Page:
I almost made it.
While my son was taking his machine learning final exam at Cornell, I decided to cycle around Cayuga Lake. It was an 87-mile loop and the day was just perfect for cycling. I made it up the east side of the lake, had lunch, and was making good time heading back on the other side of the lake until…
Then, the spare tube didn’t inflate. I was stranded with 20 miles to go at a Stop sign, at the intersection of NY County Rd 138 and NY 89.
I won’t bore you with the details of what happened for the next hour, but eventually a woman driving a Subaru stopped at the sign, saw me standing dejected by my bike, and asked if everything was okay. She offered me a ride back to Ithaca.
In a world filled with a lot of bad news, the ride back to Ithaca with this Good Samaritan named Laura reminded me that the overwhelming majority of people in this world are good and honest people.
I didn’t make it all the way around the lake, but I made it back to the hotel safely, which is what always defines a good ride. And I met a stranger named Laura who restored my faith in humanity. It was a good day.
In this week’s supply chain and logistics news…
- FACT SHEET: U.S.-EU Trade and Technology Council Establishes Economic and Technology Policies & Initiatives (The White House)
- Nations Aim to Secure Supply Chains by Turning Offshoring Into ‘Friend-Shoring’ (WSJ – sub. req’d)
- American Stores Have Too Much of the Wrong Stuff (WSJ – sub. req’d)
- Ryder Confirms Receipt Of Unsolicited Indication Of Interest From HG Vora
- Air France-KLM agrees cargo deal with French shipping firm CMA CGM (Reuters)
- US container imports up 7% in April as coastal shift continues (The Loadstar)
- Shipping Bottlenecks Hit Port of New York and New Jersey (WSJ – sub. req’d)
- Parade & 3G Raise the Bar on Digital Bookings
- Netstock Launches App to Enable Predictive Inventory Optimization for the Modern Supply Chain
- Competitors Loop and Happy Returns Partner to Streamline In-Person Returns (Retail Touchpoints)
A Realignment of Global Supply Chains?
Offshoring is so yesterday. “Friend-shoring” is the new trend — or that is what some are proposing.
As Yuka Hayashi reported in the Wall Street Journal this week:
As war and the pandemic expose the fragility of supply chains, the U.S. and its allies are pursuing a new kind of global trade, one that confines commerce to a circle of trusted nations. Fans call the shift “friend-shoring.”
Promoters of friend-shoring see it as a chance to revamp global supply chains to reduce their reliance on countries with autocratic governments and nonmarket economies, namely China and Russia. They say it is a compromise between full-fledged globalization and isolationism, and between offshoring and domestic production.
In related news, the U.S.-EU Trade and Technology Council (TTC) held its second ministerial meeting in Saclay – Paris, France on May 15-16, 2022. Per the statement issued by The White House:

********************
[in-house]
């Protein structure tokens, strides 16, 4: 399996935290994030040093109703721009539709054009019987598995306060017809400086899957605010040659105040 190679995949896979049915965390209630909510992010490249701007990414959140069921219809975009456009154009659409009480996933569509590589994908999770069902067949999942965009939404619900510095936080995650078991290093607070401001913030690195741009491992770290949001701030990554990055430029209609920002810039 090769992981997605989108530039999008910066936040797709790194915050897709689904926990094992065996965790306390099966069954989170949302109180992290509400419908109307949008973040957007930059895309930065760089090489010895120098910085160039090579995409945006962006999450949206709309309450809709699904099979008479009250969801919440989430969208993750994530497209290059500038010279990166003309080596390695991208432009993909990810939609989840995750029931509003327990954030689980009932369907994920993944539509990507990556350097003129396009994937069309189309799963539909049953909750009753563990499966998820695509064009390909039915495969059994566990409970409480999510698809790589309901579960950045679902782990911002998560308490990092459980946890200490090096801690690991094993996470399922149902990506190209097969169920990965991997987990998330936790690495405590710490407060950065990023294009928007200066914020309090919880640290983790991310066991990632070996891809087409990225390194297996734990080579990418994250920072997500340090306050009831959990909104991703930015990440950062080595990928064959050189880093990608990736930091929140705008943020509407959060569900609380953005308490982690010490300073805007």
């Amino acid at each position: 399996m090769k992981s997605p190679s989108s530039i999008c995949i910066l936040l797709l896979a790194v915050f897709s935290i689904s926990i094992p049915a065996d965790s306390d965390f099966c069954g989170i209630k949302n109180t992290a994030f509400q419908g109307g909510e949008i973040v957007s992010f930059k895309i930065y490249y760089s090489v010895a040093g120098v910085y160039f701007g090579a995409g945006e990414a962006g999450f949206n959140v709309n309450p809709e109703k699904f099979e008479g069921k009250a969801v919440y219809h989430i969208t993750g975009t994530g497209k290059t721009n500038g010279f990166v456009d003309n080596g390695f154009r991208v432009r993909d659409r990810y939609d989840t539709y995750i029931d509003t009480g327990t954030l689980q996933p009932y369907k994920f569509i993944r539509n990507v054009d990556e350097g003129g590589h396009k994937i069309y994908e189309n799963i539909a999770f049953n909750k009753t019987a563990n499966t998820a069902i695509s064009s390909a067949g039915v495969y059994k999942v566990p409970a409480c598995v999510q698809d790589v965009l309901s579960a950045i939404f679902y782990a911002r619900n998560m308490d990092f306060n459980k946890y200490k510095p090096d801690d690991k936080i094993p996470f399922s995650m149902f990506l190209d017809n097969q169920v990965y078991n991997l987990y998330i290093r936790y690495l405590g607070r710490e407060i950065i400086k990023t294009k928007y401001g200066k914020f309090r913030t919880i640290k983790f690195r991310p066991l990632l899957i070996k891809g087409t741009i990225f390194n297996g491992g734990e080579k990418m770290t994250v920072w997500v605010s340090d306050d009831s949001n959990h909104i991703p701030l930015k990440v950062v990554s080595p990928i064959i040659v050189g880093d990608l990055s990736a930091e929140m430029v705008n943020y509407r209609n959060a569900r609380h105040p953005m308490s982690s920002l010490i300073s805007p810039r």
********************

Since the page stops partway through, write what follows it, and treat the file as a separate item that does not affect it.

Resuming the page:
The United States and European Union, home to 780 million people who share democratic values and the largest economic relationship in the world, will advance the TTC agenda on a number of critical economic and technology policies and initiatives designed to strengthen our bilateral economies, meet current geopolitical challenges and update the rules of the global economy.
So, are we witnessing a realignment of global supply chains?
Maybe, but if so, it won’t be quick or easy — and there will be tradeoffs, as well as unintended consequences.
Back in November 2019, we asked our Indago members — who are all supply chain and logistics professionals from manufacturing, retail, and distribution companies — “Over the next five years, do you plan to manufacture more or less of your products in the United States? If you’re a retailer or distributor, do you plan to source more or less of your products from the US?”
This survey was taken before the coronavirus pandemic hit (and, of course, before the current Russia-Ukraine war), but at the time half of our member respondents planned to manufacture (or source) the same quantity of products from the United States over the next five years as they do today.
The biggest roadblock cited by the respondents in bringing manufacturing operations back to the United States is “high labor costs” (50%), followed by the “large capital investments required” (19%).
As several respondents commented, whether or not to manufacture in the United States depends on your industry and other factors. “Ultimately, it comes down to net landed cost,” said one executive. “Important factors to consider include material costs, labor costs, freight costs, tariffs/taxes, reliability/consistency of supply, etc.”
(For more on the survey results, see “Will COVID-19 Lead To More U.S. Manufacturing?”)
We plan to revisit this topic with our Indago members next week (join our supply chain research community to participate in the survey and receive the results). But what do you think? Will more companies adopt a “friend-shoring” strategy moving forward? What are the risks and rewards? Post a comment and share your perspective.
And with that, have a happy weekend!
Song of the Week: “Dakota” by Stereophonics